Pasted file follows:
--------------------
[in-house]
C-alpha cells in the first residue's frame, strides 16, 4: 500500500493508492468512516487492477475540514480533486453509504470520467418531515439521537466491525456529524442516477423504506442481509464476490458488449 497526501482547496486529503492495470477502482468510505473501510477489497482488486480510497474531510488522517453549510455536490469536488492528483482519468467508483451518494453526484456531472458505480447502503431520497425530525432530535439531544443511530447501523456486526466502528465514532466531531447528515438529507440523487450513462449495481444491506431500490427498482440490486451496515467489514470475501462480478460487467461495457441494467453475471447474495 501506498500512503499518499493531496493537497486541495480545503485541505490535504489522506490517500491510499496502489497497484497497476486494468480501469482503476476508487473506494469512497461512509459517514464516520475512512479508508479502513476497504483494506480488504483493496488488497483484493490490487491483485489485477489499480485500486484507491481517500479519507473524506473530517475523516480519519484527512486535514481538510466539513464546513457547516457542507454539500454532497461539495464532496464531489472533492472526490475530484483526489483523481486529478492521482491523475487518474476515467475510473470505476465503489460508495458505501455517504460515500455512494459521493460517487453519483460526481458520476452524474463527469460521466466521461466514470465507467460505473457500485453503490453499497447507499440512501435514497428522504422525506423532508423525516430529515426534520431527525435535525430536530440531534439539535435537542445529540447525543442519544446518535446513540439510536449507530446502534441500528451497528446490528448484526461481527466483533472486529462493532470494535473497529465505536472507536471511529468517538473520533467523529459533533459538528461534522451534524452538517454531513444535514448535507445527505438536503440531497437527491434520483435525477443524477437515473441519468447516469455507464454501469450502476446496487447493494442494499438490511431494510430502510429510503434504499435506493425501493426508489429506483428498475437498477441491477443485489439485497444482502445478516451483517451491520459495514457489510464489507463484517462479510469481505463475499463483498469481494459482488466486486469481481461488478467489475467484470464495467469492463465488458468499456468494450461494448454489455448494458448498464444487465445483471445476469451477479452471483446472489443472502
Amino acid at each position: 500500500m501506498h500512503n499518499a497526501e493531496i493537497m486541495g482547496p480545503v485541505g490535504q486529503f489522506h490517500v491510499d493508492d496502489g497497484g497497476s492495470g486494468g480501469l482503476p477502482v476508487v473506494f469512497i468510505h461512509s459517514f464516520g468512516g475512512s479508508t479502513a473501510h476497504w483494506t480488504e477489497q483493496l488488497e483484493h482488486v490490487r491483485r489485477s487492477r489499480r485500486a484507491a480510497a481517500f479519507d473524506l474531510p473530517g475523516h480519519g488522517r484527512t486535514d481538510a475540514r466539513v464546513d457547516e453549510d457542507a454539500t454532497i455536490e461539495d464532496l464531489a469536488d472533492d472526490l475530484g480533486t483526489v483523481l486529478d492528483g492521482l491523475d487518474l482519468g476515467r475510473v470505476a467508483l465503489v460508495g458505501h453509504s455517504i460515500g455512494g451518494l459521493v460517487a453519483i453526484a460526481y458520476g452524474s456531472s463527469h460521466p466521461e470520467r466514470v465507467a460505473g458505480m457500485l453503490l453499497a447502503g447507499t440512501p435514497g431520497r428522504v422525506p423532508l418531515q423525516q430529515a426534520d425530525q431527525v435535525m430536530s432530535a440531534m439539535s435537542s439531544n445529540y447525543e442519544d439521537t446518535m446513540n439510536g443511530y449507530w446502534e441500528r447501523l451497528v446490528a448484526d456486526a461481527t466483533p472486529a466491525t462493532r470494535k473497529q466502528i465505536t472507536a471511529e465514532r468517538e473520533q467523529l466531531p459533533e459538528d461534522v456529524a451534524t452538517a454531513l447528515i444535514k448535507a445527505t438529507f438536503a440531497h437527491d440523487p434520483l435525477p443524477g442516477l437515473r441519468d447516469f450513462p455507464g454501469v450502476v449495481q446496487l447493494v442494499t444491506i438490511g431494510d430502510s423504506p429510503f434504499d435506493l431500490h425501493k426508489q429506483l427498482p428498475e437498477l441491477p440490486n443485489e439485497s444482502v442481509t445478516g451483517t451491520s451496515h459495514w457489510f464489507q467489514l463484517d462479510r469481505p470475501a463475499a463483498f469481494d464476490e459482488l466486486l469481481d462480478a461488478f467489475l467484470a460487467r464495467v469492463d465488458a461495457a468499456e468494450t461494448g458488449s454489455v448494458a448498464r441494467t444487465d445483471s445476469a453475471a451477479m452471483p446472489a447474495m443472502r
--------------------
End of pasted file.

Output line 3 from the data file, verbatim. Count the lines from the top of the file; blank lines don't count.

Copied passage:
Amino acid at each position: 500500500m501506498h500512503n499518499a497526501e493531496i493537497m486541495g482547496p480545503v485541505g490535504q486529503f489522506h490517500v491510499d493508492d496502489g497497484g497497476s492495470g486494468g480501469l482503476p477502482v476508487v473506494f469512497i468510505h461512509s459517514f464516520g468512516g475512512s479508508t479502513a473501510h476497504w483494506t480488504e477489497q483493496l488488497e483484493h482488486v490490487r491483485r489485477s487492477r489499480r485500486a484507491a480510497a481517500f479519507d473524506l474531510p473530517g475523516h480519519g488522517r484527512t486535514d481538510a475540514r466539513v464546513d457547516e453549510d457542507a454539500t454532497i455536490e461539495d464532496l464531489a469536488d472533492d472526490l475530484g480533486t483526489v483523481l486529478d492528483g492521482l491523475d487518474l482519468g476515467r475510473v470505476a467508483l465503489v460508495g458505501h453509504s455517504i460515500g455512494g451518494l459521493v460517487a453519483i453526484a460526481y458520476g452524474s456531472s463527469h460521466p466521461e470520467r466514470v465507467a460505473g458505480m457500485l453503490l453499497a447502503g447507499t440512501p435514497g431520497r428522504v422525506p423532508l418531515q423525516q430529515a426534520d425530525q431527525v435535525m430536530s432530535a440531534m439539535s435537542s439531544n445529540y447525543e442519544d439521537t446518535m446513540n439510536g443511530y449507530w446502534e441500528r447501523l451497528v446490528a448484526d456486526a461481527t466483533p472486529a466491525t462493532r470494535k473497529q466502528i465505536t472507536a471511529e465514532r468517538e473520533q467523529l466531531p459533533e459538528d461534522v456529524a451534524t452538517a454531513l447528515i444535514k448535507a445527505t438529507f438536503a440531497h437527491d440523487p434520483l435525477p443524477g442516477l437515473r441519468d447516469f450513462p455507464g454501469v450502476v449495481q446496487l447493494v442494499t444491506i438490511g431494510d430502510s423504506p429510503f434504499d435506493l431500490h425501493k426508489q429506483l427498482p428498475e437498477l441491477p440490486n443485489e439485497s444482502v442481509t445478516g451483517t451491520s451496515h459495514w457489510f464489507q467489514l463484517d462479510r469481505p470475501a463475499a463483498f469481494d464476490e459482488l466486486l469481481d462480478a461488478f467489475l467484470a460487467r464495467v469492463d465488458a461495457a468499456e468494450t461494448g458488449s454489455v448494458a448498464r441494467t444487465d445483471s445476469a453475471a451477479m452471483p446472489a447474495m443472502r